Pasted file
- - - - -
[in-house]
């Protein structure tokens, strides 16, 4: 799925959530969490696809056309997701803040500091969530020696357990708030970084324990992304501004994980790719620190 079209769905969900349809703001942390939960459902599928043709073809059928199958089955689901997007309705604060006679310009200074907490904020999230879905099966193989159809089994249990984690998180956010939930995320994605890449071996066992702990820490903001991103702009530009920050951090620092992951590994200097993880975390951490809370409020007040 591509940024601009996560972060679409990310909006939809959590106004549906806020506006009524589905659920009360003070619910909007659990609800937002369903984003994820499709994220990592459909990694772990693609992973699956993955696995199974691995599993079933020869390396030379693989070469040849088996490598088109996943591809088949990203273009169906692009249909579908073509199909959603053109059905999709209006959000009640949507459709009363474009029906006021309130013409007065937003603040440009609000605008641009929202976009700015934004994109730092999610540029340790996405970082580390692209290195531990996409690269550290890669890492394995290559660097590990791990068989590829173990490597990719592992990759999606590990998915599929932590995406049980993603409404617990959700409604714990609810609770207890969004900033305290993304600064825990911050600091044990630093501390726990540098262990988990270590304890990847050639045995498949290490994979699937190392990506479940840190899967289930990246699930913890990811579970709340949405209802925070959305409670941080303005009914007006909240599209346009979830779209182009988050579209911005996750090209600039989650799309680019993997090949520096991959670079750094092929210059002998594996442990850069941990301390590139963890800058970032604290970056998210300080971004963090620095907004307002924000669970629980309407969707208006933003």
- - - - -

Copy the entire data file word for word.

[in-house]
């Protein structure tokens, strides 16, 4: 799925959530969490696809056309997701803040500091969530020696357990708030970084324990992304501004994980790719620190 079209769905969900349809703001942390939960459902599928043709073809059928199958089955689901997007309705604060006679310009200074907490904020999230879905099966193989159809089994249990984690998180956010939930995320994605890449071996066992702990820490903001991103702009530009920050951090620092992951590994200097993880975390951490809370409020007040 591509940024601009996560972060679409990310909006939809959590106004549906806020506006009524589905659920009360003070619910909007659990609800937002369903984003994820499709994220990592459909990694772990693609992973699956993955696995199974691995599993079933020869390396030379693989070469040849088996490598088109996943591809088949990203273009169906692009249909579908073509199909959603053109059905999709209006959000009640949507459709009363474009029906006021309130013409007065937003603040440009609000605008641009929202976009700015934004994109730092999610540029340790996405970082580390692209290195531990996409690269550290890669890492394995290559660097590990791990068989590829173990490597990719592992990759999606590990998915599929932590995406049980993603409404617990959700409604714990609810609770207890969004900033305290993304600064825990911050600091044990630093501390726990540098262990988990270590304890990847050639045995498949290490994979699937190392990506479940840190899967289930990246699930913890990811579970709340949405209802925070959305409670941080303005009914007006909240599209346009979830779209182009988050579209911005996750090209600039989650799309680019993997090949520096991959670079750094092929210059002998594996442990850069941990301390590139963890800058970032604290970056998210300080971004963090620095907004307002924000669970629980309407969707208006933003």